The new commander of a Navy Underwater Demolition Team--nicknamed "Frogmen"--must earn the respect of the men in his unit, who are still grieving over the death of their former commander and resentful of the new one.
When a handful of settlers survive an Apache attack on their wagon train they must put their lives into the hands of Comanche Todd, a white man who has lived with the Comanches most of his ... See full summary »
World War II drama in which Richard Widmark, as Lt. Cmdr. John Lawrence, replaces the popular commanding officer of a group of underwater demolition divers. a crew of fiercely independent studs who hang their proverbial hats in Davy Jones' locker. The martinet Lawrence tightens the discipline of the unit, making him mucho unpopular with the macho frogmen. Finally, Lawrence proves himself as more than just a stuffed white shirt, showing he has the cojones to keep up with their peculiar brand of the jones, becoming one of the team by fearlessly defusing a live torpedo at the risk of his own life. Written by
Jon C. Hopwood
The WW2 UDT teams evolved into the modern Navy SEAL teams. See more »
The triple-tank aqualungs used by the UDT frogmen during the film's climactic mission are incorrect for the WWII period. Although 'Jacques Cousteau', an officer in the French Navy, was working with experimental aqualungs near the end of WWII, U.S. Navy Underwater Demolition Teams did not have them during the war. Re-breathers, which had filters to trap carbon dioxide, were in use during this time period. Modern SEAL type units still use re-breathers because they produce no bubbles which can attract unwanted attention like they did in the movie. The Japanese divers in the movie had bubble-less re-breathers. See more »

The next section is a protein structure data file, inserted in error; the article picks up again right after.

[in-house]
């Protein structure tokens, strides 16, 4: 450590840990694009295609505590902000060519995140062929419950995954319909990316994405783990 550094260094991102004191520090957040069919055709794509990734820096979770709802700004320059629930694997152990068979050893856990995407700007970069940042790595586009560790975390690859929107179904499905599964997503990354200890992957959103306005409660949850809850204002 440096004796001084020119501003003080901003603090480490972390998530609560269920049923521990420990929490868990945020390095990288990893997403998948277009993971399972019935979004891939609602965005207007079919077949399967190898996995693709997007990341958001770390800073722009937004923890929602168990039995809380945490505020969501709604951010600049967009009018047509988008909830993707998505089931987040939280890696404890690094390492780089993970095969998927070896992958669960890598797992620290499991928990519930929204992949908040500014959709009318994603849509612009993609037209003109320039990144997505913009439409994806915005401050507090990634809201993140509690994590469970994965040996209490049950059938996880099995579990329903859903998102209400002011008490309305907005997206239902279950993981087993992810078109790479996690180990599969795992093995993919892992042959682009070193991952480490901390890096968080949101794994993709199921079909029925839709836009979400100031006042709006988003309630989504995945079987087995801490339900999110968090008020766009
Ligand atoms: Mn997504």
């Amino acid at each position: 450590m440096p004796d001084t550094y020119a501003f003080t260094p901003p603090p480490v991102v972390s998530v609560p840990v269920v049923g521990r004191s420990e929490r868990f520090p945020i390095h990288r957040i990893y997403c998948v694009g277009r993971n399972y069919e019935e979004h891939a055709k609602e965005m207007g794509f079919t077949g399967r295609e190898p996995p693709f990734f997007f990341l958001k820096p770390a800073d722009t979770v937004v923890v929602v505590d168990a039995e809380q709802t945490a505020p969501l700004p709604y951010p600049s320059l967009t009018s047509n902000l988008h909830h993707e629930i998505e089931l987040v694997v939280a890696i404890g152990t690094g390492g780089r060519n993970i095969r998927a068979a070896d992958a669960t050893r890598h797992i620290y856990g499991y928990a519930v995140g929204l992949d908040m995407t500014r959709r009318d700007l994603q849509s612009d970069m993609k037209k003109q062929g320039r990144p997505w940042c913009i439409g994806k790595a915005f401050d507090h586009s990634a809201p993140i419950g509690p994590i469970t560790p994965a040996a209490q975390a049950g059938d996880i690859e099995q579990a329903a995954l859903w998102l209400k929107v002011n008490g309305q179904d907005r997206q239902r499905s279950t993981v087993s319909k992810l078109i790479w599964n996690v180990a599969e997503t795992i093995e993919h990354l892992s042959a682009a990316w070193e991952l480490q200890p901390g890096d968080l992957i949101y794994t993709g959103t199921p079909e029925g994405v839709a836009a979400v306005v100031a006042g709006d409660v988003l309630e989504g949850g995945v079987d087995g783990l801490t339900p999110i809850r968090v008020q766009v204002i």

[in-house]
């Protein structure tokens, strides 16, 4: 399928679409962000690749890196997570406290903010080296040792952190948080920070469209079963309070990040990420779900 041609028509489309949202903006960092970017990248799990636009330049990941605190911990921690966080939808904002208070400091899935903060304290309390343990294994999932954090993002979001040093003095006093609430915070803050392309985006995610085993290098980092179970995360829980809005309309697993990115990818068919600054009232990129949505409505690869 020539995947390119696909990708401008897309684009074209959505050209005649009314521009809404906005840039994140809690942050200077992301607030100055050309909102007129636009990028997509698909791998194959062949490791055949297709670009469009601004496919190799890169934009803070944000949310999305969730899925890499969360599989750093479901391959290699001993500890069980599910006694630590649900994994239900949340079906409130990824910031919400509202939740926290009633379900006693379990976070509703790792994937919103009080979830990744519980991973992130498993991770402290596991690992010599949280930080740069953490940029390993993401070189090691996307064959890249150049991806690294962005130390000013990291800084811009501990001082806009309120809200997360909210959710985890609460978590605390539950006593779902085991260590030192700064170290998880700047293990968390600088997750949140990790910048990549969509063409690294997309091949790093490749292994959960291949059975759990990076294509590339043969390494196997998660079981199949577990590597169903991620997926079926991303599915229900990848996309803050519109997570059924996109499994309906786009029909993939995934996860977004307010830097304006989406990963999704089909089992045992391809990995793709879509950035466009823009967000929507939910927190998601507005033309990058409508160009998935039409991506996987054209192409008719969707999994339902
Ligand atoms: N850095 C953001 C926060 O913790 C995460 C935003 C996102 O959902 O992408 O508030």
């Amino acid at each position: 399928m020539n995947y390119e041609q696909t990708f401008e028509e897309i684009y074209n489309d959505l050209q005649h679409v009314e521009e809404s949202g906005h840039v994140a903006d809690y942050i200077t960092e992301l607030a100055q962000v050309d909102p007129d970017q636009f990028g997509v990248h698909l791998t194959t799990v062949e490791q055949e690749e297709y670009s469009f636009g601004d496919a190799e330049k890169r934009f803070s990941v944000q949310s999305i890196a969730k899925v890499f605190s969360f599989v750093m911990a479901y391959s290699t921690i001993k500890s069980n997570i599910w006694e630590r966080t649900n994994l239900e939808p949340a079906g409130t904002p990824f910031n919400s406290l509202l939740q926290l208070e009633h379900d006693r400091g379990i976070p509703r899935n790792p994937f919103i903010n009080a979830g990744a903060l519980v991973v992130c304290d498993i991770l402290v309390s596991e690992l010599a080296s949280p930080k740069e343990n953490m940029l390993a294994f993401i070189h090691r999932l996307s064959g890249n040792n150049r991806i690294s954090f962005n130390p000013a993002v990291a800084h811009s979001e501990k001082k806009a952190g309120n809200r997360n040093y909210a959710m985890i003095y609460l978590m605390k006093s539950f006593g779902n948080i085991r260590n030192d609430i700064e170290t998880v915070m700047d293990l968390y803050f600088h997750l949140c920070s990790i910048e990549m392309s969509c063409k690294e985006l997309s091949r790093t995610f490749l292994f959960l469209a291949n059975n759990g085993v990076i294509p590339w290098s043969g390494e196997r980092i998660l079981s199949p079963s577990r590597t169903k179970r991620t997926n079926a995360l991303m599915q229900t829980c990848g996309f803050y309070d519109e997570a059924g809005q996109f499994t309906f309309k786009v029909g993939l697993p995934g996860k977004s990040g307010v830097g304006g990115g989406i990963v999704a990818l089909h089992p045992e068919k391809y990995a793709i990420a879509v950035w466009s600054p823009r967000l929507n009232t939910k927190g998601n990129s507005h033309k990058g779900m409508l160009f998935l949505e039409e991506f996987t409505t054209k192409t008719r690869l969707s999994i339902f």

My dad used to tell us stories about the film every time it came on - he was in UDT Platoon 2 on TDY from Korea and got to spend part of his rotation for R&R doing the film with his team. They did all the underwater work, the scenes with the landing craft picking up the team from the water, and they set the satchel charges for the shot when they blow up the beach obstacles prior to the landing.
He also used to to tell stories about Dana Andrews and his drinking during the filming, but that is another story. It is a good movie and, from Dad's and the UDT's perspective, had some BS in it - but relatively accurate overall.
In Korea, his team was assigned to swim in from off-shore and go inland to blow up installations, bridges, etc. overrun by the North Koreans/Chinese. They had to swim their stuff in from miles offshore, hump the explosives inland (armed with a knife and a pistol - Dad said he used a .38 because he couldn't hit much of anything over 30 yards away with a .45), blow up the objective then make it back out. Of course, things were even MORE primitive for the combat swimmers of WWII!
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